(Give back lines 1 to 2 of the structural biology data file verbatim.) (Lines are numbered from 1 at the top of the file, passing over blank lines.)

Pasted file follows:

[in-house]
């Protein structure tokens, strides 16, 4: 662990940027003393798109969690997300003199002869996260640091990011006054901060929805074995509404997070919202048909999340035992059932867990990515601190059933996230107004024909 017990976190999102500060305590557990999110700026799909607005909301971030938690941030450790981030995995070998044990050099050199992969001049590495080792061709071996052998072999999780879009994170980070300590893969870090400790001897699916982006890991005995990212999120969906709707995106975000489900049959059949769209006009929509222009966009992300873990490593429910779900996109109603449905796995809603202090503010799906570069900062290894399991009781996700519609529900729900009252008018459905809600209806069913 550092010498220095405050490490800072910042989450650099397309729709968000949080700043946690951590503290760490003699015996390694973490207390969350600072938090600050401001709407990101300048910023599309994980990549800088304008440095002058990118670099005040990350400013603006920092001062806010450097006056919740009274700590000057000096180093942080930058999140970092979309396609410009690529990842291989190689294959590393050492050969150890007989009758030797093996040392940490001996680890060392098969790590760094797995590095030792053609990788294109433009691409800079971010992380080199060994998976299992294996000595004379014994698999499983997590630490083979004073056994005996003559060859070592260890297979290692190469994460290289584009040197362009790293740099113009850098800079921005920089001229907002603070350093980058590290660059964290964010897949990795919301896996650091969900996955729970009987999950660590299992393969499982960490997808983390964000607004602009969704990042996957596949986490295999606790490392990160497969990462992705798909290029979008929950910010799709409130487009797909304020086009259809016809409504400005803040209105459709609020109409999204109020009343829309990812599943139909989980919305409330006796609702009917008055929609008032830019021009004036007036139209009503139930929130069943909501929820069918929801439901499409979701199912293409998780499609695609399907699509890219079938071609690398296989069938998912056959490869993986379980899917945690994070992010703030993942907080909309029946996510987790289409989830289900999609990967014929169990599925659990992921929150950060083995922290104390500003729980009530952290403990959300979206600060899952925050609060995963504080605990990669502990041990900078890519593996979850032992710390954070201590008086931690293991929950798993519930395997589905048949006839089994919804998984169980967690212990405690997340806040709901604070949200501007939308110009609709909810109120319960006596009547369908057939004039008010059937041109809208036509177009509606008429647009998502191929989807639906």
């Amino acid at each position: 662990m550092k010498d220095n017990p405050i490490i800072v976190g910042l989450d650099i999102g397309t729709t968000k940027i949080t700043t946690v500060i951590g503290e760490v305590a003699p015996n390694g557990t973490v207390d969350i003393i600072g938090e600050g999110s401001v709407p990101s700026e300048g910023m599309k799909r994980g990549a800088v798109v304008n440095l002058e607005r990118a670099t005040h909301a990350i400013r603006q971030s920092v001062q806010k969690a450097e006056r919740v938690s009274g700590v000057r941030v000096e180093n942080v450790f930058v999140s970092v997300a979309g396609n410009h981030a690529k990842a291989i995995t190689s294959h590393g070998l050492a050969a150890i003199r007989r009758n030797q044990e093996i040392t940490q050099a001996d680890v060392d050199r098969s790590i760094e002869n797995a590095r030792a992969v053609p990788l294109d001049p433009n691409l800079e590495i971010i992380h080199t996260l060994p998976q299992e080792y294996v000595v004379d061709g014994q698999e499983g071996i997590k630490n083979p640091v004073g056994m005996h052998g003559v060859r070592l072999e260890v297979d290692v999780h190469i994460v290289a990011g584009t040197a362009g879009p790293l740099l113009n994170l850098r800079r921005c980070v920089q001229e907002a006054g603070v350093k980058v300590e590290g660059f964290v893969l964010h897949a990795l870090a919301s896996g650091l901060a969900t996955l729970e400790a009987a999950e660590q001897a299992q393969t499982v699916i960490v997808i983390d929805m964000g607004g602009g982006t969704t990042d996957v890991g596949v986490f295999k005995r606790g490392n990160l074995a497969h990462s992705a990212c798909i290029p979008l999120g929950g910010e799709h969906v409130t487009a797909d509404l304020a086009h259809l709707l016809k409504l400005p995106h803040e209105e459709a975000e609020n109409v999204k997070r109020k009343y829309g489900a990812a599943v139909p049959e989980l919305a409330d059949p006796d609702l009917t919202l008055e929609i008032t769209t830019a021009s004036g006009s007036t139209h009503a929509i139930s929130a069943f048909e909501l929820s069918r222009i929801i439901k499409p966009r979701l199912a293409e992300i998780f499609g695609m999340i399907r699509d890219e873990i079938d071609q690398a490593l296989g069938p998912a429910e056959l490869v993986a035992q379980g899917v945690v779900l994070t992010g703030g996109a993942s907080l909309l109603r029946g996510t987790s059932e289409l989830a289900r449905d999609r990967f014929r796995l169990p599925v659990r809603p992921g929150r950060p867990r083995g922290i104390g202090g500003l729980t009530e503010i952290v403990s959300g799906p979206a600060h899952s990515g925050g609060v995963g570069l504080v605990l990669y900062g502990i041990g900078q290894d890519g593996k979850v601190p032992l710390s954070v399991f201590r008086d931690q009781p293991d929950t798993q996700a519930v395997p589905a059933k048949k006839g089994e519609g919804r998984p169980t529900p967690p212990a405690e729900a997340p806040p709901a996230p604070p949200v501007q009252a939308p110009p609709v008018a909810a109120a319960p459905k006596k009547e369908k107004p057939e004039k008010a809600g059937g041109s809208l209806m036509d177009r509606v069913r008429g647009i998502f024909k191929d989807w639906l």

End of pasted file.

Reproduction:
[in-house]
């Protein structure tokens, strides 16, 4: 662990940027003393798109969690997300003199002869996260640091990011006054901060929805074995509404997070919202048909999340035992059932867990990515601190059933996230107004024909 017990976190999102500060305590557990999110700026799909607005909301971030938690941030450790981030995995070998044990050099050199992969001049590495080792061709071996052998072999999780879009994170980070300590893969870090400790001897699916982006890991005995990212999120969906709707995106975000489900049959059949769209006009929509222009966009992300873990490593429910779900996109109603449905796995809603202090503010799906570069900062290894399991009781996700519609529900729900009252008018459905809600209806069913 550092010498220095405050490490800072910042989450650099397309729709968000949080700043946690951590503290760490003699015996390694973490207390969350600072938090600050401001709407990101300048910023599309994980990549800088304008440095002058990118670099005040990350400013603006920092001062806010450097006056919740009274700590000057000096180093942080930058999140970092979309396609410009690529990842291989190689294959590393050492050969150890007989009758030797093996040392940490001996680890060392098969790590760094797995590095030792053609990788294109433009691409800079971010992380080199060994998976299992294996000595004379014994698999499983997590630490083979004073056994005996003559060859070592260890297979290692190469994460290289584009040197362009790293740099113009850098800079921005920089001229907002603070350093980058590290660059964290964010897949990795919301896996650091969900996955729970009987999950660590299992393969499982960490997808983390964000607004602009969704990042996957596949986490295999606790490392990160497969990462992705798909290029979008929950910010799709409130487009797909304020086009259809016809409504400005803040209105459709609020109409999204109020009343829309990812599943139909989980919305409330006796609702009917008055929609008032830019021009004036007036139209009503139930929130069943909501929820069918929801439901499409979701199912293409998780499609695609399907699509890219079938071609690398296989069938998912056959490869993986379980899917945690994070992010703030993942907080909309029946996510987790289409989830289900999609990967014929169990599925659990992921929150950060083995922290104390500003729980009530952290403990959300979206600060899952925050609060995963504080605990990669502990041990900078890519593996979850032992710390954070201590008086931690293991929950798993519930395997589905048949006839089994919804998984169980967690212990405690997340806040709901604070949200501007939308110009609709909810109120319960006596009547369908057939004039008010059937041109809208036509177009509606008429647009998502191929989807639906």